W3C home > Mailing lists > Public > public-webpayments@w3.org > April 2013

Re: Webkeys, OpenID, WebID, OAuth etc..

From: Manu Sporny <msporny@digitalbazaar.com>
Date: Wed, 17 Apr 2013 15:20:14 -0400
Message-ID: <516EF5EE.90607@digitalbazaar.com>
To: "public-rww@w3.org" <public-rww@w3.org>
CC: Web Payments CG <public-webpayments@w3.org>
On 04/16/2013 02:41 PM, Melvin Carvalho wrote:
> I just read: 
> https://hacks.mozilla.org/2013/04/web-payments-with-payswarm-identity-part-1-of-3/.
>
>  Of the four points listed below, where does WebID+TLS fall short?
> 
> 1. It must be decentralized. 2. It must support discoverability by
> using a resolvable address, like a URL or email address. 3. It must
> support, with authorization, arbitrary machine-readable information
> being attached to the identity by 3rd parties. 4. It must be able to
> provide both public and private data to external sites, based on who
> is accessing the resource. 5. It must provide a secure digital
> signature and encryption mechanism.
> 
> I think it's perhaps (5)
> 
> Also iirc (and I could be wrong on this) the UX for WebID + TLS
> using client certs was not considered optimal for users with limited
> technical knowledge ...

Hi Kingsley, Jürgen, Melvin,

You will notice that the Web Keys spec builds on a number of the good
parts of WebID while stripping out the bad parts of WebID.

The good parts of WebID that also exist in Web Keys:

1. Decentralized design.
2. Uses URLs to identify things.
3. Uses Linked Data to express information.
4. Access Control Lists via public/private crypto.

The bad parts of WebID:

1. No explanation of how to do digitally signed messages.
2. No explanation of how to encrypt messages, deferring to TLS
   instead (which may not always be available).
3. No URLs for keys, making it non-trivial to figure out which key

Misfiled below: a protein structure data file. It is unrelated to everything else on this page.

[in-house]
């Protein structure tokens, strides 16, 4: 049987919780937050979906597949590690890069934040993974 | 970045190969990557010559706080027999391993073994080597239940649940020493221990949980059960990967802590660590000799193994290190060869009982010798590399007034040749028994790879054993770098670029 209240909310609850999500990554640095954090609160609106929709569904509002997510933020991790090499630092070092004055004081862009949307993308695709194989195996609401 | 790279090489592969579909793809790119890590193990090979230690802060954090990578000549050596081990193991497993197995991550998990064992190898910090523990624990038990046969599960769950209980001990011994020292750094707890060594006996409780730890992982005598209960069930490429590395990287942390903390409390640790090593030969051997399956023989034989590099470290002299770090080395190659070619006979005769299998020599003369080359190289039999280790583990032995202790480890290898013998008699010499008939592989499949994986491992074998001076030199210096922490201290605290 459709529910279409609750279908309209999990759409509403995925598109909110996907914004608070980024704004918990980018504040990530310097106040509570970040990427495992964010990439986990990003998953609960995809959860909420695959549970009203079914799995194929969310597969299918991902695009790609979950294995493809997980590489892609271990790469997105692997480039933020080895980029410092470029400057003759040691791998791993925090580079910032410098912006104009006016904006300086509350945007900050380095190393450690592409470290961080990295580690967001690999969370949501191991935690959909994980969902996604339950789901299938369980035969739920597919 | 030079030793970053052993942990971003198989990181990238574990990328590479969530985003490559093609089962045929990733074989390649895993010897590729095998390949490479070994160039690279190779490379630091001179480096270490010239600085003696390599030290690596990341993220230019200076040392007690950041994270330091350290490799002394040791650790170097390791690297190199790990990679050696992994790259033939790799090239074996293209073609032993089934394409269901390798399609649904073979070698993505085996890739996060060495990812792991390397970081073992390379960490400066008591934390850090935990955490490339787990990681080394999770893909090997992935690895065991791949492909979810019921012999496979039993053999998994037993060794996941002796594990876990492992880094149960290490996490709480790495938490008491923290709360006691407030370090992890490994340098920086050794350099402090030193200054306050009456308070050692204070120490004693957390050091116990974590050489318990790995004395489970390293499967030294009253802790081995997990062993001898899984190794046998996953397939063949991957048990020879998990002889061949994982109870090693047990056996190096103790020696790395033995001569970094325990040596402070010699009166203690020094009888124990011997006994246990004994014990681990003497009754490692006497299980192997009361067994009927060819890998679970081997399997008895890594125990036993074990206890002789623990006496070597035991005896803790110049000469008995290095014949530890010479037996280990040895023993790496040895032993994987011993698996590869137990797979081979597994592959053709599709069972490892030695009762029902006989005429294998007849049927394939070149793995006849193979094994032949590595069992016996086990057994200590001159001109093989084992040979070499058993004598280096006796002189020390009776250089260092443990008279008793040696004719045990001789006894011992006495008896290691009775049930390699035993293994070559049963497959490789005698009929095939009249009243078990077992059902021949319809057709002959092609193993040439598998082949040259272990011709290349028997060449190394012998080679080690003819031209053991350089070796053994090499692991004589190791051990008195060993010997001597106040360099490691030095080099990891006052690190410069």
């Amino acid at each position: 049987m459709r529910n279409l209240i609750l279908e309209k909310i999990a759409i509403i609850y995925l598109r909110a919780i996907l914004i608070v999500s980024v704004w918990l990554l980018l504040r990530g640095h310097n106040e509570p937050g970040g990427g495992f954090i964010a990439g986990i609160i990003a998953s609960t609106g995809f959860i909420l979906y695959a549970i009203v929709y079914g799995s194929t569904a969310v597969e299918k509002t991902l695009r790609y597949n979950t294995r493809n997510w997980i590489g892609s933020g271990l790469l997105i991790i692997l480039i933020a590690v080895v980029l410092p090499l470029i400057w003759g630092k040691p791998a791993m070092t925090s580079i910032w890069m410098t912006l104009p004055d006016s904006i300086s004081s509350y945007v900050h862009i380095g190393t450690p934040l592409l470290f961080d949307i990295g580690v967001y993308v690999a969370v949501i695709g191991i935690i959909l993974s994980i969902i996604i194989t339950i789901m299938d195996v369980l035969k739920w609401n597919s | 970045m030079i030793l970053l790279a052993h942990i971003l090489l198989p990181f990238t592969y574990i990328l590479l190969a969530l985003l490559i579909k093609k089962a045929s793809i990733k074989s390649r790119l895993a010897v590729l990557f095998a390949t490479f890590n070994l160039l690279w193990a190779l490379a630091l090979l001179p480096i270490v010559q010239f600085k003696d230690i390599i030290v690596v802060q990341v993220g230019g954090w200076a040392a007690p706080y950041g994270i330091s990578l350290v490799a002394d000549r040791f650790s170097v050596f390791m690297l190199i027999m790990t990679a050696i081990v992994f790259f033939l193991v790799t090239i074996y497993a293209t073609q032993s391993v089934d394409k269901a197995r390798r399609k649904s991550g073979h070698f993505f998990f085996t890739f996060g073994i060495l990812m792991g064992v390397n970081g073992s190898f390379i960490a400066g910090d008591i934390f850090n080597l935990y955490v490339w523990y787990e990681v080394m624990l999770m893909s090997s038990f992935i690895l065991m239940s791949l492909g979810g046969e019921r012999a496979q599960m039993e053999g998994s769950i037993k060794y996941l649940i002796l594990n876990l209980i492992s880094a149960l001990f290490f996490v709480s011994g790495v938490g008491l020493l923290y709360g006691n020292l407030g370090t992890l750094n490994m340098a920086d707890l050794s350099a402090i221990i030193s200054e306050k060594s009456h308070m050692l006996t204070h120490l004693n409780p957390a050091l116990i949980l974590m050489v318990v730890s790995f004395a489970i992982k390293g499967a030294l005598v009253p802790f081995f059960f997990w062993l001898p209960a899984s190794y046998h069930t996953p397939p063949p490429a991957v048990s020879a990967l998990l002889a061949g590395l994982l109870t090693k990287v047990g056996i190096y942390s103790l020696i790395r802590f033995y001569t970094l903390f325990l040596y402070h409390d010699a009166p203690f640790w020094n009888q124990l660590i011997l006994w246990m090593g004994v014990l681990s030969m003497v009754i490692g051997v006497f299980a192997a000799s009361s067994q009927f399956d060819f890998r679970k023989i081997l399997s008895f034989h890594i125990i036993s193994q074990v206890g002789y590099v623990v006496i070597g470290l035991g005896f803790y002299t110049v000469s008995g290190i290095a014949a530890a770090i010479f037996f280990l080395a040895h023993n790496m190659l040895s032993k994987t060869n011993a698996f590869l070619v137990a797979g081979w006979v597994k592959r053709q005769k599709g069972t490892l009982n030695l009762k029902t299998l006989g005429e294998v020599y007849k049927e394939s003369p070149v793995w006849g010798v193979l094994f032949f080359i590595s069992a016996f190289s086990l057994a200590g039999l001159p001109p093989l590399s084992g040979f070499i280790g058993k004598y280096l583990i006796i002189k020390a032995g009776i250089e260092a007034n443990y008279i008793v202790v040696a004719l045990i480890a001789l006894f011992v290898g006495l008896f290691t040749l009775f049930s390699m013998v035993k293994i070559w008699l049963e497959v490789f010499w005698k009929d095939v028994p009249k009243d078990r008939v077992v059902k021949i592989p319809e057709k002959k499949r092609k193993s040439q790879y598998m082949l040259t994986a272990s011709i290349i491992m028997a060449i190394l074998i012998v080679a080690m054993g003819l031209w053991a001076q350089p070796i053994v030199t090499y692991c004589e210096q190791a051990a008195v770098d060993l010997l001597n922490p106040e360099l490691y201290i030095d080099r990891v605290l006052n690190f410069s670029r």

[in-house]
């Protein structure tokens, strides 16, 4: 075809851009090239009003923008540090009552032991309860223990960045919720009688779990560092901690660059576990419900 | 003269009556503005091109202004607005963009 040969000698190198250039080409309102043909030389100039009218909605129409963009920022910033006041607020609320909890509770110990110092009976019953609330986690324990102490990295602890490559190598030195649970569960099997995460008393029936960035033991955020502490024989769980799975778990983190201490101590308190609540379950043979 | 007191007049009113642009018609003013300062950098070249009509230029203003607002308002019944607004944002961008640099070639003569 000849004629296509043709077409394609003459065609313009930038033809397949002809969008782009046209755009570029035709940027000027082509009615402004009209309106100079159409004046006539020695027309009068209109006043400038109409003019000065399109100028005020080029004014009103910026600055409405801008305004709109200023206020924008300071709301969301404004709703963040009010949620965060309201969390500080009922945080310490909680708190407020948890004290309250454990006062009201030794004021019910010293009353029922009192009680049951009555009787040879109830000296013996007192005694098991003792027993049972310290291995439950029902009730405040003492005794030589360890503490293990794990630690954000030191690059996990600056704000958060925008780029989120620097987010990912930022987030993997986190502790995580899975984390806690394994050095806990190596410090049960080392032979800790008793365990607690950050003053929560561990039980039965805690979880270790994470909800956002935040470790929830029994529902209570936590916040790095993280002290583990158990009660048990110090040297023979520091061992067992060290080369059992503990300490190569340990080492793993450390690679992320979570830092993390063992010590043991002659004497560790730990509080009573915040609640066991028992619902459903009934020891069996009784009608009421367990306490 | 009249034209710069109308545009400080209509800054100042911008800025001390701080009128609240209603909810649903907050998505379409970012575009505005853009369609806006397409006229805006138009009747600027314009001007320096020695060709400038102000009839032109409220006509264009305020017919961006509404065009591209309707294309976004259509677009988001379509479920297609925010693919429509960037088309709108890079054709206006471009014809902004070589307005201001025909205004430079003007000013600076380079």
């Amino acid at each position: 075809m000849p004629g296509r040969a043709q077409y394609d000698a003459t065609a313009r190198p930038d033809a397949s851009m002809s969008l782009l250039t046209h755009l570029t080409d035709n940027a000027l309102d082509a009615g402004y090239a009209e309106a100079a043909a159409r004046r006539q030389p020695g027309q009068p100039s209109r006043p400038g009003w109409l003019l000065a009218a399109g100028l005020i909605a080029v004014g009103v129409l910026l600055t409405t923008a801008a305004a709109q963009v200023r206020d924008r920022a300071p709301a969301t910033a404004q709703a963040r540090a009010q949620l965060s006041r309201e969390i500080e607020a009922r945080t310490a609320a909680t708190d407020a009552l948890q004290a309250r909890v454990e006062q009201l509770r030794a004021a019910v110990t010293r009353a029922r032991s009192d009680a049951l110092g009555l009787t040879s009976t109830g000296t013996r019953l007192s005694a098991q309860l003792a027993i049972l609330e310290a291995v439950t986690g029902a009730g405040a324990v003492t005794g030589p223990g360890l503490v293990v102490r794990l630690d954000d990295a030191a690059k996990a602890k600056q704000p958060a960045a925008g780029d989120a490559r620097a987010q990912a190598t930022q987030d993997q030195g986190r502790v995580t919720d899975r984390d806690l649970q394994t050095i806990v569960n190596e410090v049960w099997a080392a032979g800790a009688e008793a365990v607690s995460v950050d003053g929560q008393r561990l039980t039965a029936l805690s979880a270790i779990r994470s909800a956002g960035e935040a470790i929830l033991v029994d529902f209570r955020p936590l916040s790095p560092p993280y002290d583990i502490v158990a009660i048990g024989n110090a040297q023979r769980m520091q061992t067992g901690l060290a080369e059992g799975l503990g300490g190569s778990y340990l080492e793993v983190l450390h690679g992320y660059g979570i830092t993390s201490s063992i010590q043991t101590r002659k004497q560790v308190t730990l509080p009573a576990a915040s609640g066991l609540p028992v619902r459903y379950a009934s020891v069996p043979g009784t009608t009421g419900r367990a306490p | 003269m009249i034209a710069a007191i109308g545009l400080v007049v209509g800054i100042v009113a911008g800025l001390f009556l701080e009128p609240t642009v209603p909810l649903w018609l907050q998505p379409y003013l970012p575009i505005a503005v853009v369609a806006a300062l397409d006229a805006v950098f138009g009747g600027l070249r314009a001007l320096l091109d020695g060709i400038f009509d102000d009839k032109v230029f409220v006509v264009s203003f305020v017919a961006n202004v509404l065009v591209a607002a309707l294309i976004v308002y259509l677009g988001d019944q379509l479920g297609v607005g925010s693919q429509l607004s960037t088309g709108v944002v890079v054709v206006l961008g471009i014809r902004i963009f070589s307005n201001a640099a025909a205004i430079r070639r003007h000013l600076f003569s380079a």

signed a message.
4. Expression of modulus and exponent in raw form, making it difficult
   for developers to feed those values to common encryption libraries.
5. Key registration is not covered in the specification.
6. Unnecessarily coupled with TLS client-cert protocol.
7. Bad UX using client certs with browser makers not committed to making
   the experience better.

The parts that don't exist in WebID, but do exist in Web Keys:

1. Creating digital signatures for JSON-LD-based messages is covered.
2. Encrypting JSON-LD-based messages is covered.
3. Using a Web Key to do digital signatures for HTTP requests is
   covered (HTTP Signatures), allowing you to do digitally signed
   GETs on resources.
4. Keys can have URLs, and owners - for example:
   https://dev.payswarm.com/i/manu/keys/1 is owned by
   https://dev.payswarm.com/i/manu
6. Key generation and registration is covered in the specification.
7. TLS is never required for Web Keys clients (but is required for Web
   Keys servers). No dependence on client-side certs (which are hard to
   install and manage for beginners).
8. Keys are expressed using PEM-encoded form, making them easy to
   drop into most common cryptography libraries.

We did try to build PaySwarm on top of WebID in the beginning. When it
became apparent that there were issues with the WebID protocol that made
it impossible to build a payment solution on top of it, we came back to
the community with several change requests that were eventually rejected.

Since we needed a solid identity solution for the Web Payments work, we
decided to take the good parts of WebID and use it as a basis for what
eventually became Web Keys.

The Mozilla Hacks post on identity only covered the requirements at a
high-level. The items above are really what we needed from an identity
solution for Web Payments. Hope that explains it in a bit more detail,
if you'd like me to elaborate on any of the points above, please let me
know and I'd be happy to do so.

-- manu

-- 
Manu Sporny (skype: msporny, twitter: manusporny, G+: +Manu Sporny)
Founder/CEO - Digital Bazaar, Inc.
blog: Meritora - Web payments commercial launch
http://blog.meritora.com/launch/
Received on Wednesday, 17 April 2013 19:20:37 UTC

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